John Koethe and the Poetic Sentence

John Koethe
photo: Tom Bamberger

The poems in John Koethe’s The Swimmer are like personal essays, a mixture of autobiographical anecdote and layered references to literature, art, science, and philosophy. And one of the first things you’ll notice about the cadence of those poems is its similarity to prose—but it’s not a “ordinary sentences peppered with random line breaks” kind of banal, descriptive poetry; these are complex, intricate sentences that, as Koethe explains in this essay, aim to mirror the processes of recollection and reflection that shape our memories, and the ways we come to see what we have experienced through what we have learned. There is no memory without interpretation, and as we re-interpret our pasts, we are also re-defining our present.

I started writing poetry in 1964 as a sophomore in college, after a course on modern literature in which I first read the poets of high modernism. I wasn’t sure exactly what they were doing, but I was bowled over by it and knew I wanted to try to do it too. Learning to write poetry is at first a process of imitation—especially back then, before the proliferation of programs in “creative writing” (how I hate that term!)—and while my first models were Eliot (whom I still revere) and Pound (whom I don’t care for anymore, apart from his Chinese (non)translations), that circle soon expanded to include Wordsworth and Keats, John Ashbery and James Schuyler, Wallace Stevens, Marianne Moore and Elizabeth Bishop, and later on Philip Larkin; as well as fiction writers like Proust, Fitzgerald, Thomas Pynchon and even Raymond Chandler.

What these writers have in common is that they’re all great writers of sentences, and sentences are at the heart of what I’m after in poetry, perhaps to a greater extent than they are for many other poets. What I try to do is capture the feeling and movements of thought, and not only are sentences the vehicles of thought, their clauses and connectives allow them to convey the rhythmic and emotional cadences that are an integral part of the experience of thought.

With any luck you eventually digest your early influences, for better or worse, and it’s been many years since I’ve been aware of a feeling of being guided in my writing by the work of other writers. Yet those first influences remain important to me as an ideal, or an idea, of how to think of poetry. I think of modernism as a continuation of, rather than a break with, romanticism, in that both are concerned to situate the inner self in relation to its objective social and physical setting in the world. In its high romantic incarnation, this concern takes the revelatory form of what Kant called the experience of the sublime; in its disillusioned modern incarnation it verges on the tragic.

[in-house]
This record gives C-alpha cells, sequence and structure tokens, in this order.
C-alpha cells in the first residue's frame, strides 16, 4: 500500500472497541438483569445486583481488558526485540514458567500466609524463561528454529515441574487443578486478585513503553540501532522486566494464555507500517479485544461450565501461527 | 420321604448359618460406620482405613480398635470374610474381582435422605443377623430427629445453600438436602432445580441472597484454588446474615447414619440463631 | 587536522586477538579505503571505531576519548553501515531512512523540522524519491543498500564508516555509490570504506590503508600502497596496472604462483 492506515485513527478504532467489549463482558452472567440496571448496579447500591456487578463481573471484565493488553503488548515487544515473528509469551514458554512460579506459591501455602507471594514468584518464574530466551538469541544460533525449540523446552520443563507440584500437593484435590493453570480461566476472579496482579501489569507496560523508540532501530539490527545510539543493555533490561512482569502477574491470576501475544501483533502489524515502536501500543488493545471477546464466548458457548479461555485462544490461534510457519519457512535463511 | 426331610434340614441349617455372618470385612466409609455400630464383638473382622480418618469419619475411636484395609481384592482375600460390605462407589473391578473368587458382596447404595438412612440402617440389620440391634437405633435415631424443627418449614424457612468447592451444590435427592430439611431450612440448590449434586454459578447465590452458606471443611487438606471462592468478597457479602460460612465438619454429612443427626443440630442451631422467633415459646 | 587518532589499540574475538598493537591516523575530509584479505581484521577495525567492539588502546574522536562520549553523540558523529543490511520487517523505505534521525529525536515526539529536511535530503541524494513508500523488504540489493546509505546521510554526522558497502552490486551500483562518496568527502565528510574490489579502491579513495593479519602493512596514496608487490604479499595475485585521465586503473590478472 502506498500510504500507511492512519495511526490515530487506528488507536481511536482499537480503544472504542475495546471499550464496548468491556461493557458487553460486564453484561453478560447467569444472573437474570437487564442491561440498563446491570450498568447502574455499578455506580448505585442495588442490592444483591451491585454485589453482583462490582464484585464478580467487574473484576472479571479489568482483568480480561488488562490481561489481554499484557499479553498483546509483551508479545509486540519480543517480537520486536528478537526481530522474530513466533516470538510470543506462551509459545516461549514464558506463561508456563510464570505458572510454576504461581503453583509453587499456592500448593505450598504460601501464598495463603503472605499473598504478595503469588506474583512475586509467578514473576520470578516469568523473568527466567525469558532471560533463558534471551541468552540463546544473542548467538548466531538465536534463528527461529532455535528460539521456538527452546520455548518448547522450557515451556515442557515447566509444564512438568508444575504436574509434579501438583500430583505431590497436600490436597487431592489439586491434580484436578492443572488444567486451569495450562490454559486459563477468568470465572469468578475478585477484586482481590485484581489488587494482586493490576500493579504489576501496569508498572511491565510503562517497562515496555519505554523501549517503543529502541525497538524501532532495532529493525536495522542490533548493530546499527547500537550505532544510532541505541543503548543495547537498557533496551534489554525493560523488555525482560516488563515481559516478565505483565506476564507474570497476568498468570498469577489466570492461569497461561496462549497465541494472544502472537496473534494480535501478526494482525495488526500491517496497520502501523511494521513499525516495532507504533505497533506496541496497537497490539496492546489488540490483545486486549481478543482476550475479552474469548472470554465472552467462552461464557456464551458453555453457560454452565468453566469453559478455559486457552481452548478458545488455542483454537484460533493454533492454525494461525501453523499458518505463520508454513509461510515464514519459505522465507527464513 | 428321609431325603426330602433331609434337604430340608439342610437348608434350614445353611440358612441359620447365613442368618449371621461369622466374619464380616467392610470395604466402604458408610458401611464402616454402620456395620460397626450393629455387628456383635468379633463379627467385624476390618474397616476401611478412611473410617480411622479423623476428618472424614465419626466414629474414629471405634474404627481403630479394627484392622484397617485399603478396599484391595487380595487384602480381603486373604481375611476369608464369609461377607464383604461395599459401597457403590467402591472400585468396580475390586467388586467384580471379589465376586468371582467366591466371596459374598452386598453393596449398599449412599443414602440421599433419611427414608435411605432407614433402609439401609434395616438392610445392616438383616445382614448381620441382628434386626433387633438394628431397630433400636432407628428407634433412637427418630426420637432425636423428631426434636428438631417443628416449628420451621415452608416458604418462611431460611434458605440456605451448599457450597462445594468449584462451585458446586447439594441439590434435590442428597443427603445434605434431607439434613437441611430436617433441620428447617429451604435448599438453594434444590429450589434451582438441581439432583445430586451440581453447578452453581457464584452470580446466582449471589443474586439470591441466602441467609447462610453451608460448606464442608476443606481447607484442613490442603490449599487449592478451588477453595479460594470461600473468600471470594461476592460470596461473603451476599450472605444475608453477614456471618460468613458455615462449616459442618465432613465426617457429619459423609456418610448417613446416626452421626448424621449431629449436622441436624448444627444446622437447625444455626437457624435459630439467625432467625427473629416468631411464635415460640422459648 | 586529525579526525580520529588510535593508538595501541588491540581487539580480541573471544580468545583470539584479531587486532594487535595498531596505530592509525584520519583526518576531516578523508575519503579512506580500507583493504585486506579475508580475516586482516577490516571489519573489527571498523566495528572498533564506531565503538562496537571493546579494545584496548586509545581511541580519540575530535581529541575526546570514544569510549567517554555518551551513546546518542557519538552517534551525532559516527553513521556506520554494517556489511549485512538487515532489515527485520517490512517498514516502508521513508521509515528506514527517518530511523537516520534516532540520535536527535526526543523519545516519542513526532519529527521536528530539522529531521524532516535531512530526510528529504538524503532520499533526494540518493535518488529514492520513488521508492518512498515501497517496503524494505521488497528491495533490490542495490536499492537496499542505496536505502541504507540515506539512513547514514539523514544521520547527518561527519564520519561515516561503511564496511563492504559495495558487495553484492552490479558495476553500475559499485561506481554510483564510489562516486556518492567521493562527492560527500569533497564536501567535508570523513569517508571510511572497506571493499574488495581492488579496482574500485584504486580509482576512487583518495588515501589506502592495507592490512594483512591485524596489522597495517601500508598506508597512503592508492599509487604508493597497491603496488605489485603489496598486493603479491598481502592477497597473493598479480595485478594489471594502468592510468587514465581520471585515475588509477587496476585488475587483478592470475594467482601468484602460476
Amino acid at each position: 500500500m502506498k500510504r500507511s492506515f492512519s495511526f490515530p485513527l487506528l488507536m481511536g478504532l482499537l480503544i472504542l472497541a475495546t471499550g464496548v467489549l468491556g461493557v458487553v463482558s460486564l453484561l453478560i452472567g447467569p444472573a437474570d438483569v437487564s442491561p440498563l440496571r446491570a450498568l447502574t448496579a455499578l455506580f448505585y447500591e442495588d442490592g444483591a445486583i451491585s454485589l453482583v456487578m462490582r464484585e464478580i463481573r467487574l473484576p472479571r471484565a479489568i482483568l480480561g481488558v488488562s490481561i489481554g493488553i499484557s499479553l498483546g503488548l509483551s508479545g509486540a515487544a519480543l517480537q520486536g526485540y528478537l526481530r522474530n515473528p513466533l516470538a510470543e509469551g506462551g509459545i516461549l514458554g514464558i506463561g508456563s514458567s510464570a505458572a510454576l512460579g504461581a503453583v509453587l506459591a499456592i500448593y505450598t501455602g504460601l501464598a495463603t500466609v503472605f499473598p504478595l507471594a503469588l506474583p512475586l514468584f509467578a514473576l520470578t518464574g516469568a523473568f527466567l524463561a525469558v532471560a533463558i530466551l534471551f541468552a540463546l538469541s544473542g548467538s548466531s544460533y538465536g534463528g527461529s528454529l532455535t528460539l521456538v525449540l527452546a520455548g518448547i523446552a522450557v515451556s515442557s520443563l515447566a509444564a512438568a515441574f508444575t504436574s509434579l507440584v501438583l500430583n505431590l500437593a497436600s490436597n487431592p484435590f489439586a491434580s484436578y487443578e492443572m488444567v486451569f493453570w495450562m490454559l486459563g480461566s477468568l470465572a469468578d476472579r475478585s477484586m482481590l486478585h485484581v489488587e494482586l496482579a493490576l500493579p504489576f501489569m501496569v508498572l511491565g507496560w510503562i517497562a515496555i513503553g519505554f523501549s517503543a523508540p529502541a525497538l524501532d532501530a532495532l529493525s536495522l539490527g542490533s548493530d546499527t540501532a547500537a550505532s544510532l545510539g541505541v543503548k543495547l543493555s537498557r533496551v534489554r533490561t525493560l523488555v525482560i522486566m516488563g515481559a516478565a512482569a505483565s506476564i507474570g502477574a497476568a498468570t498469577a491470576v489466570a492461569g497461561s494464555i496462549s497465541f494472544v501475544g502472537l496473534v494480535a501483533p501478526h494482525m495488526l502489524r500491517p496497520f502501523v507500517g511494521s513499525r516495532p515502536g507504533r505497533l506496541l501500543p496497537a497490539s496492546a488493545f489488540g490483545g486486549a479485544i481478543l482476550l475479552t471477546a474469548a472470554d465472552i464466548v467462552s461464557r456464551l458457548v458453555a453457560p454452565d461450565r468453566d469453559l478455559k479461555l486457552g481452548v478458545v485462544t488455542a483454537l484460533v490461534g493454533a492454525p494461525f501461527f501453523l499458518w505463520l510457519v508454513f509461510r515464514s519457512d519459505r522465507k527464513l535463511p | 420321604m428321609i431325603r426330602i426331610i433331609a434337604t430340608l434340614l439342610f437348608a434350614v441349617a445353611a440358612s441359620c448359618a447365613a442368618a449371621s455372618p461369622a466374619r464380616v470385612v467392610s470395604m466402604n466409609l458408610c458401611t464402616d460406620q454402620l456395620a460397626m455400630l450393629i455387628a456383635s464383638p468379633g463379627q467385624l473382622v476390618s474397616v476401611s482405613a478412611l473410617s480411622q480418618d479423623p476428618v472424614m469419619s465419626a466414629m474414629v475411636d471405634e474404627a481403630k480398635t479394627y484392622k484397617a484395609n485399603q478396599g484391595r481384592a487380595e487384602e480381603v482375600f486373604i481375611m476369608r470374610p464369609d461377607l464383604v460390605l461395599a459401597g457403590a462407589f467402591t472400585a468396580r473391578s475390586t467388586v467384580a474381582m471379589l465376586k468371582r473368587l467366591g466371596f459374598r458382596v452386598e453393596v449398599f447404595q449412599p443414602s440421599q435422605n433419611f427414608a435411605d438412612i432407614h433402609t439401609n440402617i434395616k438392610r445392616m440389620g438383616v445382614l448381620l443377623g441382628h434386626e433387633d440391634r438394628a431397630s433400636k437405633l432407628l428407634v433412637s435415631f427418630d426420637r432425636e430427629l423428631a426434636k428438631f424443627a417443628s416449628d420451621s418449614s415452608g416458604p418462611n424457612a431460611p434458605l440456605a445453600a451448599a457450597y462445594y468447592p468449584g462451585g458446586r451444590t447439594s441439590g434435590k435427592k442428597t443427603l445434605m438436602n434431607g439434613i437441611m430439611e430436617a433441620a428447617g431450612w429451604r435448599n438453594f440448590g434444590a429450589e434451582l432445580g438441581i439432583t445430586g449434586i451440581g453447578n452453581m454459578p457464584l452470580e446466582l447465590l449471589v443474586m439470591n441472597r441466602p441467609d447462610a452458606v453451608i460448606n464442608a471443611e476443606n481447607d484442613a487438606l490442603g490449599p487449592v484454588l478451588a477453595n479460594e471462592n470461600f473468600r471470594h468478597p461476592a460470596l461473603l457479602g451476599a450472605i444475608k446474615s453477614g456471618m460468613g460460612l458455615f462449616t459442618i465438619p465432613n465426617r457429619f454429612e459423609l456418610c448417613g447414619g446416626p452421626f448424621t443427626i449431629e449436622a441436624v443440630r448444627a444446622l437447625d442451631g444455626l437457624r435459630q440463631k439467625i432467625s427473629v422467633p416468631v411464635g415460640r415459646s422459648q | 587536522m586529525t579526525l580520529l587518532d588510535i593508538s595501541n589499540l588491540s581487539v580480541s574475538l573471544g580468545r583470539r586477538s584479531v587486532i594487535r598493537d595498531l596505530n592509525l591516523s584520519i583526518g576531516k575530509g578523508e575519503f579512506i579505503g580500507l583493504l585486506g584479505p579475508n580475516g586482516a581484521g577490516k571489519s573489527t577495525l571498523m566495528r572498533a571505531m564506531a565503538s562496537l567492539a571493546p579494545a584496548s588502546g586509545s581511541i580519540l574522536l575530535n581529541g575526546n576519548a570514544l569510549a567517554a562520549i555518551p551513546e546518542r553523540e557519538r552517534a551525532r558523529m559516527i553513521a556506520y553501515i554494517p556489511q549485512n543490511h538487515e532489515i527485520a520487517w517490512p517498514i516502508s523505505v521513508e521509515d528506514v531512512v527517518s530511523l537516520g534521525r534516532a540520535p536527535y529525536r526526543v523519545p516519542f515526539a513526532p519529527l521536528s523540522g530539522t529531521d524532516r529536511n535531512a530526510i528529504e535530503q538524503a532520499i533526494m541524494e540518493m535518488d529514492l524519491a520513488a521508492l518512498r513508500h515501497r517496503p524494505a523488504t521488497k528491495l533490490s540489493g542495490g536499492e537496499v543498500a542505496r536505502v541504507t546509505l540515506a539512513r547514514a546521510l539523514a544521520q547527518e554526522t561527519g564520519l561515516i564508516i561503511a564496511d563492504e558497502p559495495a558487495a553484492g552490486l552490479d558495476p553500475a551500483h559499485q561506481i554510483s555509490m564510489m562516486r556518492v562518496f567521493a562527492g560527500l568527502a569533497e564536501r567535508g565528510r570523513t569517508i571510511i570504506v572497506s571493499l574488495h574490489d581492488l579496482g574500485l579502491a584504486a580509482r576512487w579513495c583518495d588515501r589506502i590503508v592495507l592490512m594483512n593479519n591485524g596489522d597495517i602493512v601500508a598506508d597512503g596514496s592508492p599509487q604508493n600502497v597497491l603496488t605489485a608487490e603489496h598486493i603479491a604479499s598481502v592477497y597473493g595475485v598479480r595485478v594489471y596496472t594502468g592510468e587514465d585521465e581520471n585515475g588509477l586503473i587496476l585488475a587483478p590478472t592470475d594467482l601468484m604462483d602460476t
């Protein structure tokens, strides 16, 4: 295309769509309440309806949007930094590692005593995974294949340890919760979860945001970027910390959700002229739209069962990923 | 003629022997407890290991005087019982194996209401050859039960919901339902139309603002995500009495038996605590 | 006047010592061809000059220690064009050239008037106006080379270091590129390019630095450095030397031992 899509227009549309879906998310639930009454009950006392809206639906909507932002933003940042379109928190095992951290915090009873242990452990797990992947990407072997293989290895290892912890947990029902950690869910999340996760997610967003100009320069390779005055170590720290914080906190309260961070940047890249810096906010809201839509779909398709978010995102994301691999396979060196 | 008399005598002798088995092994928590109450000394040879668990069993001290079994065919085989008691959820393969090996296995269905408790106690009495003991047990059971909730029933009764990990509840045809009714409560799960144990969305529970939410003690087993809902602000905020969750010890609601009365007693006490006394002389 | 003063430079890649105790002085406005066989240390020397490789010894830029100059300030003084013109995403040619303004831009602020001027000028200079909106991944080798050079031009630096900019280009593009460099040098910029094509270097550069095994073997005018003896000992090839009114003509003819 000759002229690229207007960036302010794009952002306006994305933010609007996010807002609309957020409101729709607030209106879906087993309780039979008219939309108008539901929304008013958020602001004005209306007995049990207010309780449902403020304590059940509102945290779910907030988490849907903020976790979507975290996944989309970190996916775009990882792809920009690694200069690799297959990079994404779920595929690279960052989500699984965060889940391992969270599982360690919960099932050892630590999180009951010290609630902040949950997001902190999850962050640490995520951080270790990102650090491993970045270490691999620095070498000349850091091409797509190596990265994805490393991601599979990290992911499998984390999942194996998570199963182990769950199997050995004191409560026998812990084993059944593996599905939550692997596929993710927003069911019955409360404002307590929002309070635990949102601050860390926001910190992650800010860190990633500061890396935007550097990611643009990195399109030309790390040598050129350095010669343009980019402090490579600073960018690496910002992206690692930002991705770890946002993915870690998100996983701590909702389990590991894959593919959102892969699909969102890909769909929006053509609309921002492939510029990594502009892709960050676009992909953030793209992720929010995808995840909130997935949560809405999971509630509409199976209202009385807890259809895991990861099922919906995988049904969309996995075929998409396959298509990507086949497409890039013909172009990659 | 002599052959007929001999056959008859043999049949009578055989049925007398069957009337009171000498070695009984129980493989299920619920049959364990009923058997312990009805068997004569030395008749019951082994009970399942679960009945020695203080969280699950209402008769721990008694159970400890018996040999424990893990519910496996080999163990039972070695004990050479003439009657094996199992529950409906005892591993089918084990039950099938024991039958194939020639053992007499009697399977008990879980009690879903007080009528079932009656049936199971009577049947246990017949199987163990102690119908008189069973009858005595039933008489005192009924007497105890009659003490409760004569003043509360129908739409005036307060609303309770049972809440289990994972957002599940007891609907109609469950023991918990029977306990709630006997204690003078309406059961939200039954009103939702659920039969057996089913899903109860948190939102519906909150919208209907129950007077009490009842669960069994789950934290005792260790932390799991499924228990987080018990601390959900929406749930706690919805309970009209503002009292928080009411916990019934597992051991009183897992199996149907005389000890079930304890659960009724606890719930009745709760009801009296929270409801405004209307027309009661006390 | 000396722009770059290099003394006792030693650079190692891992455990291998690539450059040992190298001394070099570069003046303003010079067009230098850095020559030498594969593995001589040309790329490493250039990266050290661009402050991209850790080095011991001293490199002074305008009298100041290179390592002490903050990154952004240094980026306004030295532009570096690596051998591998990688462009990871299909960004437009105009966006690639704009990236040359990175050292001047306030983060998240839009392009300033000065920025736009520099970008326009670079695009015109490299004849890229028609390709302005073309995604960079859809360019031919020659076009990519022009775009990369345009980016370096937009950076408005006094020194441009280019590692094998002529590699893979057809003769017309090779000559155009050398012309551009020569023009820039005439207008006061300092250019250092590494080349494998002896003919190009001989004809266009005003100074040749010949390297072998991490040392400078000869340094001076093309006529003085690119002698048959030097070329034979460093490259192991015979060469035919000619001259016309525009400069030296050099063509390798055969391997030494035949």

20 March 2016 | poets on poets |

Jordan Zandi: Borrowing Szymborksa

Jordan Zandi
photo courtesy Jordan Zandi

Jordan Zandi is the winner of the 2014 Kathryn A. Morton Prize in Poetry, on the strength of his debut collection, Solarium. When you read a poem like “Chamber Music,” or the one that gives the collection its title, you’re in the presence of a poet who’s able to nimbly position himself within the natural world, but who’s also well aware of the theatricality of that positioning—and able to convey it to you without being overly arch about it, so that the voice seems as natural as the setting. In this guest essay, he talks about a poet whose work helps him get to that place.

My experience with process when it comes to poetry is that it works in cycles; and during the winter phase I write as badly as I ever have, as if I’ve learned nothing since first starting. My imagination becomes an old wooden hunk that I hack into forced chunks of language until a poem clatters onto the floor. The end.

Or so it feels. I once brought a longish one of these poems, roughly three pages, to my most trusted reader. She put a star beside one line and then told me that the rest was dead; throw it out. “Borrow this,” she said, “it’ll help you generate material,” and she handed me a collection by Wisława Szymborksa.

Like Wallace Stevens’, Szymborksa’s poems offer transport to a world. There are strange landscapes, vignettes, charming anecdotes, parables and fabulae, and scenarios arising out of untamed logics. When I’m writing badly, such transport is what I need. Look, for example, at this hilariousness in “In Heraclitus’s River:”

In Heraclitus’s river
a fish is busy fishing
a fish guts a fish with a sharp fish
a fish builds a fish, a fish lives in a fish,
a fish escapes from a fish under siege.

So much work gets enmired in predictability: You read the first few lines and you can ballpark the rest; or you write a few lines and you realize you’re going straight where you’ve gone before. But you cannot guess where most of her poems will go, even in this one, where the root of the logic is so forthrightly acknowledged.


27 February 2016 | poets on poets |

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